Knowledge Domains in NFTDC
The three major macro knowledge domains of NFTDC are
Advanced Materials and Processing
Design, Analysis and Advanced Manufacturing (CAD/CAM/CAE/RE/RP)
Instrumentation, Electronics & Control (ICEL)
All projects of NFTDC rely extensively on engineering design of components and systems. These three macro domains are further broken down into multitude of sub domains which form the cumulative core competence of NFTDC. Each of these domains is mapped as equipments & laboratories and knowledge competence in individuals and together they are brought together in project teams to address the output. The following give the approaches which have evolved in NFTDC over a period of time.
Materials to Components to Systems: NFTDC’s Approach:
Product design and development can be characterized by and understood in terms of (i) systems approach wherein the final output is the starting point and ‘output based planning of inputs’ in contrast to ‘input constrained output’ becomes the basis; (ii) multiple knowledge inputs and interdisciplinary cross linking, in other words knowledge integration; (iii) creative (visualization) processes on the one hand and physical, engineering, information and biological processes on the other; and (iv) it follows the evolutionary paradigm (differentiation-selection-multiplication). In this presentation, an attempt is made to show that knowledge creation and knowledge integration paradigm and the evolution paradigm form the basis for product creation endeavours involving complexity and variety.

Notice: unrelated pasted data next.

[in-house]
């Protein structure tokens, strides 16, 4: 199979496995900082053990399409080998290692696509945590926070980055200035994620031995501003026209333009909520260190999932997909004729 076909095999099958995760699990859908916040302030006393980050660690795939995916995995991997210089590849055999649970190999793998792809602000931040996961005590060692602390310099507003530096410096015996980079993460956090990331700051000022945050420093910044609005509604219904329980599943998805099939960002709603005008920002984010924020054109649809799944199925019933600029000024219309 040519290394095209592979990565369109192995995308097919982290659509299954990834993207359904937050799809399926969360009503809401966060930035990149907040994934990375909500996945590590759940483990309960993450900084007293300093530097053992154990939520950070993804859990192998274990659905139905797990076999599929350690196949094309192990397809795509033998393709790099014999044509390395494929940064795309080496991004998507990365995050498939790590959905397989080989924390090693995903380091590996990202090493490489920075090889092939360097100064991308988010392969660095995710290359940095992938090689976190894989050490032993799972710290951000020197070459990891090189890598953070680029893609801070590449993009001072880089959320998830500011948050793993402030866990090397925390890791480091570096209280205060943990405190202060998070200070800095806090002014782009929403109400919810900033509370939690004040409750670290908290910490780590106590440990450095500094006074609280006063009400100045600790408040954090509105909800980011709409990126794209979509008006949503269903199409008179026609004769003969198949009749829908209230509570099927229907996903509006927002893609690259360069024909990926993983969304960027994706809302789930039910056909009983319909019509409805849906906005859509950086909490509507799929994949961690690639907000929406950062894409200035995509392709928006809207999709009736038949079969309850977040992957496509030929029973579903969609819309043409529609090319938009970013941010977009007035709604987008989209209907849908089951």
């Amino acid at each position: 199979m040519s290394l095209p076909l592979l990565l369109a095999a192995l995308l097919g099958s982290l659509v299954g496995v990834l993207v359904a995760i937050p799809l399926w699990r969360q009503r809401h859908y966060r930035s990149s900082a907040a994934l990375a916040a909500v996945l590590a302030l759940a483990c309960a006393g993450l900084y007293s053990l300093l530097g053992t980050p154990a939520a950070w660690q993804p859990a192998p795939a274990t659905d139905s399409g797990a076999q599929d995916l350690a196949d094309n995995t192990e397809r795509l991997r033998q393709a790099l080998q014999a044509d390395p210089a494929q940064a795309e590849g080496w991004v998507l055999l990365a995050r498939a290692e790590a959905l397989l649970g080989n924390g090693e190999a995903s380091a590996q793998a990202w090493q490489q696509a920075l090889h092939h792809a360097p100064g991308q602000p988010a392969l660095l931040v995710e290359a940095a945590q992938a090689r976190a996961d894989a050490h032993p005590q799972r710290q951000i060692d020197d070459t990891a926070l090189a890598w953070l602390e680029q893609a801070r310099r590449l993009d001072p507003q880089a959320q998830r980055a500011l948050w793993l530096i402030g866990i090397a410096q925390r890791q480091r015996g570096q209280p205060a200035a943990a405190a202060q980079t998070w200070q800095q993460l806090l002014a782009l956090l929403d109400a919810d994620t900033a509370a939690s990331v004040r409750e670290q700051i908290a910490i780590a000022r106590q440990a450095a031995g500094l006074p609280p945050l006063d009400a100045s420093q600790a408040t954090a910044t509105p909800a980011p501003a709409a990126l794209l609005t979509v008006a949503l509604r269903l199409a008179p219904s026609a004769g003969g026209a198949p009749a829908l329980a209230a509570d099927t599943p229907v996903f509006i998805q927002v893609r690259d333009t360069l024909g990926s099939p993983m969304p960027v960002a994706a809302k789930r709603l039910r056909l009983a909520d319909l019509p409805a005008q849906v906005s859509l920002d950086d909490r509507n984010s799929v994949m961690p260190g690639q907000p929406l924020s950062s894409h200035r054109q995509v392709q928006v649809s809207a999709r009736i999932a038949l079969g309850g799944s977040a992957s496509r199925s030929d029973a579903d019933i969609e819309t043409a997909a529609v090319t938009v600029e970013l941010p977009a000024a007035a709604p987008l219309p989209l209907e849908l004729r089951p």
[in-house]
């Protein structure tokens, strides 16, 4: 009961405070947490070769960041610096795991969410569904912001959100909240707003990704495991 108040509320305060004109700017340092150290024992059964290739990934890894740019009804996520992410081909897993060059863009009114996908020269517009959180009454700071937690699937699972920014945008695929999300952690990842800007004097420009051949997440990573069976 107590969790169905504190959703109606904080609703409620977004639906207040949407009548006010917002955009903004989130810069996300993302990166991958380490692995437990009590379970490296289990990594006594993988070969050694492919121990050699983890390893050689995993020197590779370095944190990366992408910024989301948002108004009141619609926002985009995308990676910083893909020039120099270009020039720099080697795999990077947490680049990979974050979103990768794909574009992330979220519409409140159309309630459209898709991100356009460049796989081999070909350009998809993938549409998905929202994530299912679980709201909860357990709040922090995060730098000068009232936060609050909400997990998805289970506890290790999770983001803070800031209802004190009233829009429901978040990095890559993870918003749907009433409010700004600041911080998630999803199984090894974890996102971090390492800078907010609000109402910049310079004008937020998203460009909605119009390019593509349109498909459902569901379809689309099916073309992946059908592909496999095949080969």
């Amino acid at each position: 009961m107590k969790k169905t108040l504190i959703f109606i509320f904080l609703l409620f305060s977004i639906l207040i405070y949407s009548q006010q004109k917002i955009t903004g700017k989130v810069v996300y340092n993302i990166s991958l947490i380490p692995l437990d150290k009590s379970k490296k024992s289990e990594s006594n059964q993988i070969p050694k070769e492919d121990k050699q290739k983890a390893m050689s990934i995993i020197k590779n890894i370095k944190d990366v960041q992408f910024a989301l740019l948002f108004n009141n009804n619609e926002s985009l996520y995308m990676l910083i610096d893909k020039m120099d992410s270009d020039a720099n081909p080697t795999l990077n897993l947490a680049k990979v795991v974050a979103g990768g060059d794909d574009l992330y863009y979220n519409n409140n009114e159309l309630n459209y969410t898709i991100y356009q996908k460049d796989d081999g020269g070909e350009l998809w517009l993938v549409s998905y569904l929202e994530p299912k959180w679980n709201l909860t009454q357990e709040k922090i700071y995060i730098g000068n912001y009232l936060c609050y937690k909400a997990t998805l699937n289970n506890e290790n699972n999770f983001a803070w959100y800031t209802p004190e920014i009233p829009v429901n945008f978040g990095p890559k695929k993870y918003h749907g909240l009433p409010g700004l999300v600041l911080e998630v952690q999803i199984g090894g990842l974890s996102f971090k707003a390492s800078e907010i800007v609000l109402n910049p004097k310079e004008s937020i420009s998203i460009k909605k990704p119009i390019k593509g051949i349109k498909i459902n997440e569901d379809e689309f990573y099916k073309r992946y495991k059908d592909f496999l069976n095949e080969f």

Definition of a Product:
A Product is defined not as a physical entity. It is better defined as a designed output created by a series of processes (by natural evolution or human intervention) to meet functional performance(s) in the required service conditions over a life span and be capable of reused/recycled/reclaimed after its life span. The product can be ideas, abstracts and constructs which are the results of creative and visualization processes, simulation and virtual models, proof of concepts, prototypes and working models.
Knowledge Domains & Micro Domains:
Physical sciences & engineering Sciences over the last few decades have progressed to encompass a comprehensive knowledge base of structures at various levels (atomic to nano to micro to macro), processing methods and the set of achievable properties. These inter relationships were well understood that the mapping across these three domains and reversibility became possible. This in turn allowed “design” of material(s) and products in hierarchical structures, which can be rendered by engineered processes (sequenced and optimized) to give the performance over its life span in the required service conditions. Materials by design became a realistic goal thanks to the understanding of patterns of structure (pattern recognition) and their relationship to performance and their rendering as synthesized patterns (processing). The design of a material product which was considered in macroscopic terms of mechanical design graduated to micro structural design and is now progressing also into nano structural design. The top down approach which is engineering design base and the bottoms up approach of physical sciences are now better understood and the product design starts in the former as an adaptive walk by carefully dovetailing advances that come from bottoms up approach. Energy Device developments such as solar cells, batteries and fuel cells are the best examples.